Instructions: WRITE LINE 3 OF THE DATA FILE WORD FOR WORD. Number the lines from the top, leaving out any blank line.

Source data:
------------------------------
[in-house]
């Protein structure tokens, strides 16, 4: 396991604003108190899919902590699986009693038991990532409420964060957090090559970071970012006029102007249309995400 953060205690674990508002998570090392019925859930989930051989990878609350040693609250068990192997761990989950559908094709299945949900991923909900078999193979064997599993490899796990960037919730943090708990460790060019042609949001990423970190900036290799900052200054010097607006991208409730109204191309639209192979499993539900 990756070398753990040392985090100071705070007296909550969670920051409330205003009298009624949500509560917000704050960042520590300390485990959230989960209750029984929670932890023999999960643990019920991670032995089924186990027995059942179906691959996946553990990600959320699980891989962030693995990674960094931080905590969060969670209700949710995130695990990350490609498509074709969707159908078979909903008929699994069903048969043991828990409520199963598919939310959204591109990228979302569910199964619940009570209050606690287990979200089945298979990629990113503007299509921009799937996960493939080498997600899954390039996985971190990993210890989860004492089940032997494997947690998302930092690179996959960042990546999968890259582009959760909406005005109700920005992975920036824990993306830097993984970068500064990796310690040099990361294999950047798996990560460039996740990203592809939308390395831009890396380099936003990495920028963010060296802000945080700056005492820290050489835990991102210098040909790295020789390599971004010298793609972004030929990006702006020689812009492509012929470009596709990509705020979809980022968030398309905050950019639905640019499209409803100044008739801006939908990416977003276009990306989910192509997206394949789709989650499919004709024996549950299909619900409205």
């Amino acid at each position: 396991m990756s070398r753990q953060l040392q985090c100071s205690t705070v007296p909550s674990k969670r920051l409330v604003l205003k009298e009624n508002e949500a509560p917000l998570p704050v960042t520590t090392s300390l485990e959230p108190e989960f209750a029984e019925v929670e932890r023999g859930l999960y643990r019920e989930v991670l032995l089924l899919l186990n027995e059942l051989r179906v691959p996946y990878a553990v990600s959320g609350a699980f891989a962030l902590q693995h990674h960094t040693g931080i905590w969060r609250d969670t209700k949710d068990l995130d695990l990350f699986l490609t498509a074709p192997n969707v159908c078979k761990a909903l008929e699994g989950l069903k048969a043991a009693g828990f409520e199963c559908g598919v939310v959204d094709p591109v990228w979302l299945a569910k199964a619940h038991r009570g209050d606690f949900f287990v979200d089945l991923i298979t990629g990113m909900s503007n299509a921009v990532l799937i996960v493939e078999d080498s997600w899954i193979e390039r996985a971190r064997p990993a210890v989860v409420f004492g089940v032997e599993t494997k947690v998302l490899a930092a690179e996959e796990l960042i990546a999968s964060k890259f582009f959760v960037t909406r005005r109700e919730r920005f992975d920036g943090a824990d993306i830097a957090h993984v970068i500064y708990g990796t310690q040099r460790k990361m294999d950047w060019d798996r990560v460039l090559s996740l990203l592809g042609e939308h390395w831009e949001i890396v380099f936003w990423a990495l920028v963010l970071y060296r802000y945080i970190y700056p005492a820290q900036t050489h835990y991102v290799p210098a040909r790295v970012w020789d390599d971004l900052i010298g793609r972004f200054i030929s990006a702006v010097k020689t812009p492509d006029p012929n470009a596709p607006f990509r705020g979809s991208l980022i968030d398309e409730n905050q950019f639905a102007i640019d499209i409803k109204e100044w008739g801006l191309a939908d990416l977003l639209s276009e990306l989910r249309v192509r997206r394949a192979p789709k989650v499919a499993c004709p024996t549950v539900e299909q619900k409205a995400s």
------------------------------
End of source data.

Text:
């Amino acid at each position: 396991m990756s070398r753990q953060l040392q985090c100071s205690t705070v007296p909550s674990k969670r920051l409330v604003l205003k009298e009624n508002e949500a509560p917000l998570p704050v960042t520590t090392s300390l485990e959230p108190e989960f209750a029984e019925v929670e932890r023999g859930l999960y643990r019920e989930v991670l032995l089924l899919l186990n027995e059942l051989r179906v691959p996946y990878a553990v990600s959320g609350a699980f891989a962030l902590q693995h990674h960094t040693g931080i905590w969060r609250d969670t209700k949710d068990l995130d695990l990350f699986l490609t498509a074709p192997n969707v159908c078979k761990a909903l008929e699994g989950l069903k048969a043991a009693g828990f409520e199963c559908g598919v939310v959204d094709p591109v990228w979302l299945a569910k199964a619940h038991r009570g209050d606690f949900f287990v979200d089945l991923i298979t990629g990113m909900s503007n299509a921009v990532l799937i996960v493939e078999d080498s997600w899954i193979e390039r996985a971190r064997p990993a210890v989860v409420f004492g089940v032997e599993t494997k947690v998302l490899a930092a690179e996959e796990l960042i990546a999968s964060k890259f582009f959760v960037t909406r005005r109700e919730r920005f992975d920036g943090a824990d993306i830097a957090h993984v970068i500064y708990g990796t310690q040099r460790k990361m294999d950047w060019d798996r990560v460039l090559s996740l990203l592809g042609e939308h390395w831009e949001i890396v380099f936003w990423a990495l920028v963010l970071y060296r802000y945080i970190y700056p005492a820290q900036t050489h835990y991102v290799p210098a040909r790295v970012w020789d390599d971004l900052i010298g793609r972004f200054i030929s990006a702006v010097k020689t812009p492509d006029p012929n470009a596709p607006f990509r705020g979809s991208l980022i968030d398309e409730n905050q950019f639905a102007i640019d499209i409803k109204e100044w008739g801006l191309a939908d990416l977003l639209s276009e990306l989910r249309v192509r997206r394949a192979p789709k989650v499919a499993c004709p024996t549950v539900e299909q619900k409205a995400s």